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Scent may signal fighting ability in male Iberian rock lizards

By José Martín and Pilar López

Abstract

Intrasexual competition favours the evolution of conspicuous fighting ability badges. However, in spite of the fact that chemoreception is important in sexual selection of many animals, such as lizards, the role of chemical signals in males' contests is relatively unknown. Here, we show that proportions of cholesterol in femoral gland secretions of male Iberian rock lizards were related to their body size (which confers a competitive advantage in fights). Males discriminated chemically and responded aggressively to cholesterol stimuli presented on swabs. Moreover, we experimentally increased cholesterol in the scent of males, and staged encounters in neutral cages between two unfamiliar and size-matched males. Focal males lost more agonisitic interactions against males manipulated with cholesterol than in control tests. We suggest that differences in scent composition may reliably signal fighting ability in many lizard species, which would help to avoid the costs of fighting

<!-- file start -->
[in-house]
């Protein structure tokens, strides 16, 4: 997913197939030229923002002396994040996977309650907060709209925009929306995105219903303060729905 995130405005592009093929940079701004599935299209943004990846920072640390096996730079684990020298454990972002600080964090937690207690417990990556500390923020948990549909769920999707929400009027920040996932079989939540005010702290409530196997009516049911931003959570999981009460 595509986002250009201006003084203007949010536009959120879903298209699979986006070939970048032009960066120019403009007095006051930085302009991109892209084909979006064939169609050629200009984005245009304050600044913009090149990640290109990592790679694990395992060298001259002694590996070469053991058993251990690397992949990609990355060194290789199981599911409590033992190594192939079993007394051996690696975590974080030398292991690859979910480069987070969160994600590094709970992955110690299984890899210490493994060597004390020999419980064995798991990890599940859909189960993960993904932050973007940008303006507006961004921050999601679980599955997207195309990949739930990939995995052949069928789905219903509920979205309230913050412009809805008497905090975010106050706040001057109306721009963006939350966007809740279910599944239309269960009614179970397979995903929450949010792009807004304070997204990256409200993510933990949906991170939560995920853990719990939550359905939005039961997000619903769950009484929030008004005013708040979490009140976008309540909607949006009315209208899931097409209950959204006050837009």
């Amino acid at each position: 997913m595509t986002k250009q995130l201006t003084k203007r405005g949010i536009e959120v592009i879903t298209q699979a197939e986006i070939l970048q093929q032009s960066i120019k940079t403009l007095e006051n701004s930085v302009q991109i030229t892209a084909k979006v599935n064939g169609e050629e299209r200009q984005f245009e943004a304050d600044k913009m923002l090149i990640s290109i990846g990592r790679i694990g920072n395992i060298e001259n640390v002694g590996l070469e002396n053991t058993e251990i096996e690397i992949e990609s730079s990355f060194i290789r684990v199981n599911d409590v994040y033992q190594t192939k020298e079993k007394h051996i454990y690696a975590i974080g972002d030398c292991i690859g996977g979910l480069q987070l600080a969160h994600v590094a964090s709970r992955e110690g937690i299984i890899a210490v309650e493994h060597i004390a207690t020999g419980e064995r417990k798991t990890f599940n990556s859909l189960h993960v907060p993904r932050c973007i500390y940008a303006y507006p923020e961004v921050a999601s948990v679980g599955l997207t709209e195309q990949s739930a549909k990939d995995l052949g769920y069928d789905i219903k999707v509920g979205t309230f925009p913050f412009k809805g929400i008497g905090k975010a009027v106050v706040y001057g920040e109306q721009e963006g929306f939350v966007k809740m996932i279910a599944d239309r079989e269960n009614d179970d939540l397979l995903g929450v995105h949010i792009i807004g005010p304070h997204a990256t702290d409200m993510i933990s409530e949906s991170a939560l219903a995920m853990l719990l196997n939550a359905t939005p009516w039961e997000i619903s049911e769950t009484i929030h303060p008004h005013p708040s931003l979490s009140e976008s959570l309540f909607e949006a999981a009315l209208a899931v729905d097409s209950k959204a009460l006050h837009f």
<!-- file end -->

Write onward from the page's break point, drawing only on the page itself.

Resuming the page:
Topics: Research Article
Publisher: The Royal Society
OAI identifier: oai:pubmedcentral.nih.gov:2375925
Provided by: PubMed Central
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